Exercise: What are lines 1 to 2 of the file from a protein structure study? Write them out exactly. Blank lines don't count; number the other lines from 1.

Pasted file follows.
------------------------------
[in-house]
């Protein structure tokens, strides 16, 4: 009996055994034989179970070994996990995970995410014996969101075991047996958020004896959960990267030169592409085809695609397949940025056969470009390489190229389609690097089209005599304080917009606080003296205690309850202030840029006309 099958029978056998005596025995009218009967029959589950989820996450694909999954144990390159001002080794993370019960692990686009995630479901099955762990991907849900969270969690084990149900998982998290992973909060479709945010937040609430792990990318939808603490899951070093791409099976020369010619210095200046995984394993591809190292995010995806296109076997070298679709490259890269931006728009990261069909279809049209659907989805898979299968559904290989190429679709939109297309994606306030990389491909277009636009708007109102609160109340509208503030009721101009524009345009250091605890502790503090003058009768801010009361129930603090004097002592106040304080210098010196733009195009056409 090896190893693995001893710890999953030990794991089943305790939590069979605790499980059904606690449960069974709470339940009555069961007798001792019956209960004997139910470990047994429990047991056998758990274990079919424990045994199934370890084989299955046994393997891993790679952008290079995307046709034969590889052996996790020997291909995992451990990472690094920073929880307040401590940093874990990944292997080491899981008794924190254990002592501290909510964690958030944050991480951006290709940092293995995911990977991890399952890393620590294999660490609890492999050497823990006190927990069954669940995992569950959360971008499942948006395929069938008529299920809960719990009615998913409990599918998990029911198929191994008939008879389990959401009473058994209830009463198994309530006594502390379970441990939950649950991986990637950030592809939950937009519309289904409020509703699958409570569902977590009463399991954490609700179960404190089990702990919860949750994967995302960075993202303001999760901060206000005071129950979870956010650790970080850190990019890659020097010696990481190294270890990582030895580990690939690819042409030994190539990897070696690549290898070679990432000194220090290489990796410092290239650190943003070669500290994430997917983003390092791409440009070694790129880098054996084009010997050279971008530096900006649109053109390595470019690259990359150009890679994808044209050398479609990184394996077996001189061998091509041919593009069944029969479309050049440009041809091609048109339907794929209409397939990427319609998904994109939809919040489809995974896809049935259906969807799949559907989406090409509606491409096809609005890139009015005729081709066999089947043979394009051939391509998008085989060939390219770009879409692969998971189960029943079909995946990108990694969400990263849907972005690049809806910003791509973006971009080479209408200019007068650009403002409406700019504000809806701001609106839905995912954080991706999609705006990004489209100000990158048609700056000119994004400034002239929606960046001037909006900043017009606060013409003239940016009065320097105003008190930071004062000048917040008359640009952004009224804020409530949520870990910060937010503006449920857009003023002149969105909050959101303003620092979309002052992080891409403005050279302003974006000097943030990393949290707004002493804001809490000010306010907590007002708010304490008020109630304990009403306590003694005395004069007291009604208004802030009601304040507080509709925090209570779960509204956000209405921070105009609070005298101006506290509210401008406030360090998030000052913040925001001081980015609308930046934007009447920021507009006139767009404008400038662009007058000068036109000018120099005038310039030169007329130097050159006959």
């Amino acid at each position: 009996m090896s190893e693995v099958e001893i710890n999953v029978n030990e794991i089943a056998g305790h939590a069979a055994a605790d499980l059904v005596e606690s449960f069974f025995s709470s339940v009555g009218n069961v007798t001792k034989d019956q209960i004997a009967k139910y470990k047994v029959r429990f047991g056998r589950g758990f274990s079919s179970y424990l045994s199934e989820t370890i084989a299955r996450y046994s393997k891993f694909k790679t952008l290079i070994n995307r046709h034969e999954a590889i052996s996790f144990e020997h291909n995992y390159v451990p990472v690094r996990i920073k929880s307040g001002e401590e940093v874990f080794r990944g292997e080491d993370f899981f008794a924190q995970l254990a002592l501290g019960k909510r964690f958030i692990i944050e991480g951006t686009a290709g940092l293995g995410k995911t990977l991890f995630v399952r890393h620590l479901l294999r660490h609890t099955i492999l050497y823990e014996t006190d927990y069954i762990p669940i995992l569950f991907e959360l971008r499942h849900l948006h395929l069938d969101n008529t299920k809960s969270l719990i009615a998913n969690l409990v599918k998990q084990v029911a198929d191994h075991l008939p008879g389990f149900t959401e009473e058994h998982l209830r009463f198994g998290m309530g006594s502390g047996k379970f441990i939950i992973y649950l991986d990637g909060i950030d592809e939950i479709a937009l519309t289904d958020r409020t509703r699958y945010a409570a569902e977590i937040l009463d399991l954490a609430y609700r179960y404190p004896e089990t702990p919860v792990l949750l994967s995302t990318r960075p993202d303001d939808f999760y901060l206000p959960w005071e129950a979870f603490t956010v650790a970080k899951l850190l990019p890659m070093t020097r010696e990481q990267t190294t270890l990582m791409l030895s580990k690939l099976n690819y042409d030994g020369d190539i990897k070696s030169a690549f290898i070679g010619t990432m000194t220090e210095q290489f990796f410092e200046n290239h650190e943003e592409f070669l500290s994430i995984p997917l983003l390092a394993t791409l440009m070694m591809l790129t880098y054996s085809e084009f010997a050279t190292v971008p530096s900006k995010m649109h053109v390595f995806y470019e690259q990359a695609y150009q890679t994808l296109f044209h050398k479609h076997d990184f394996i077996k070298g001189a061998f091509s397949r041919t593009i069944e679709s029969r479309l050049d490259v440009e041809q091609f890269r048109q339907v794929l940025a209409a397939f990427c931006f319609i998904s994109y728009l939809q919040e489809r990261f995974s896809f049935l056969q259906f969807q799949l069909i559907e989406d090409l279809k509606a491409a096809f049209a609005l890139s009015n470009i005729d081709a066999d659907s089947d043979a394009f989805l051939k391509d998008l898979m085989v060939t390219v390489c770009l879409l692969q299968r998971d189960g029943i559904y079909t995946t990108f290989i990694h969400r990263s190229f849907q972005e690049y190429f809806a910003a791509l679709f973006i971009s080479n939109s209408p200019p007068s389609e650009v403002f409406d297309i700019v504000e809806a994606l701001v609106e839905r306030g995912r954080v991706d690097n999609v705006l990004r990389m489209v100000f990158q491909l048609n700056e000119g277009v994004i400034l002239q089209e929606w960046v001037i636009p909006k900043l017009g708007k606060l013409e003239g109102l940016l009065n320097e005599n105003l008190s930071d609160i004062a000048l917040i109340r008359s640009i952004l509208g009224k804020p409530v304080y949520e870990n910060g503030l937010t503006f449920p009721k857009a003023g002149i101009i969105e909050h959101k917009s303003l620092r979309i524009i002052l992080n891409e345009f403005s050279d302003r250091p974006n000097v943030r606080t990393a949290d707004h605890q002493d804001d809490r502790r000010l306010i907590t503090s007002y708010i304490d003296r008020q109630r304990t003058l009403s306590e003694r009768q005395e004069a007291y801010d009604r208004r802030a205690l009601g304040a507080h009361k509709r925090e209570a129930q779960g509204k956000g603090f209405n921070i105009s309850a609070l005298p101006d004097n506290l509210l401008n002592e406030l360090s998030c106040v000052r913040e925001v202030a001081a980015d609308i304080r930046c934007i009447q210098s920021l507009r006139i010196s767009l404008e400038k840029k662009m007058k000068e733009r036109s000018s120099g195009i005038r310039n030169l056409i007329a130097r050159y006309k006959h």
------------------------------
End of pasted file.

[in-house]
């Protein structure tokens, strides 16, 4: 009996055994034989179970070994996990995970995410014996969101075991047996958020004896959960990267030169592409085809695609397949940025056969470009390489190229389609690097089209005599304080917009606080003296205690309850202030840029006309 099958029978056998005596025995009218009967029959589950989820996450694909999954144990390159001002080794993370019960692990686009995630479901099955762990991907849900969270969690084990149900998982998290992973909060479709945010937040609430792990990318939808603490899951070093791409099976020369010619210095200046995984394993591809190292995010995806296109076997070298679709490259890269931006728009990261069909279809049209659907989805898979299968559904290989190429679709939109297309994606306030990389491909277009636009708007109102609160109340509208503030009721101009524009345009250091605890502790503090003058009768801010009361129930603090004097002592106040304080210098010196733009195009056409 090896190893693995001893710890999953030990794991089943305790939590069979605790499980059904606690449960069974709470339940009555069961007798001792019956209960004997139910470990047994429990047991056998758990274990079919424990045994199934370890084989299955046994393997891993790679952008290079995307046709034969590889052996996790020997291909995992451990990472690094920073929880307040401590940093874990990944292997080491899981008794924190254990002592501290909510964690958030944050991480951006290709940092293995995911990977991890399952890393620590294999660490609890492999050497823990006190927990069954669940995992569950959360971008499942948006395929069938008529299920809960719990009615998913409990599918998990029911198929191994008939008879389990959401009473058994209830009463198994309530006594502390379970441990939950649950991986990637950030592809939950937009519309289904409020509703699958409570569902977590009463399991954490609700179960404190089990702990919860949750994967995302960075993202303001999760901060206000005071129950979870956010650790970080850190990019890659020097010696990481190294270890990582030895580990690939690819042409030994190539990897070696690549290898070679990432000194220090290489990796410092290239650190943003070669500290994430997917983003390092791409440009070694790129880098054996084009010997050279971008530096900006649109053109390595470019690259990359150009890679994808044209050398479609990184394996077996001189061998091509041919593009069944029969479309050049440009041809091609048109339907794929209409397939990427319609998904994109939809919040489809995974896809049935259906969807799949559907989406090409509606491409096809609005890139009015005729081709066999089947043979394009051939391509998008085989060939390219770009879409692969998971189960029943079909995946990108990694969400990263849907972005690049809806910003791509973006971009080479209408200019007068650009403002409406700019504000809806701001609106839905995912954080991706999609705006990004489209100000990158048609700056000119994004400034002239929606960046001037909006900043017009606060013409003239940016009065320097105003008190930071004062000048917040008359640009952004009224804020409530949520870990910060937010503006449920857009003023002149969105909050959101303003620092979309002052992080891409403005050279302003974006000097943030990393949290707004002493804001809490000010306010907590007002708010304490008020109630304990009403306590003694005395004069007291009604208004802030009601304040507080509709925090209570779960509204956000209405921070105009609070005298101006506290509210401008406030360090998030000052913040925001001081980015609308930046934007009447920021507009006139767009404008400038662009007058000068036109000018120099005038310039030169007329130097050159006959």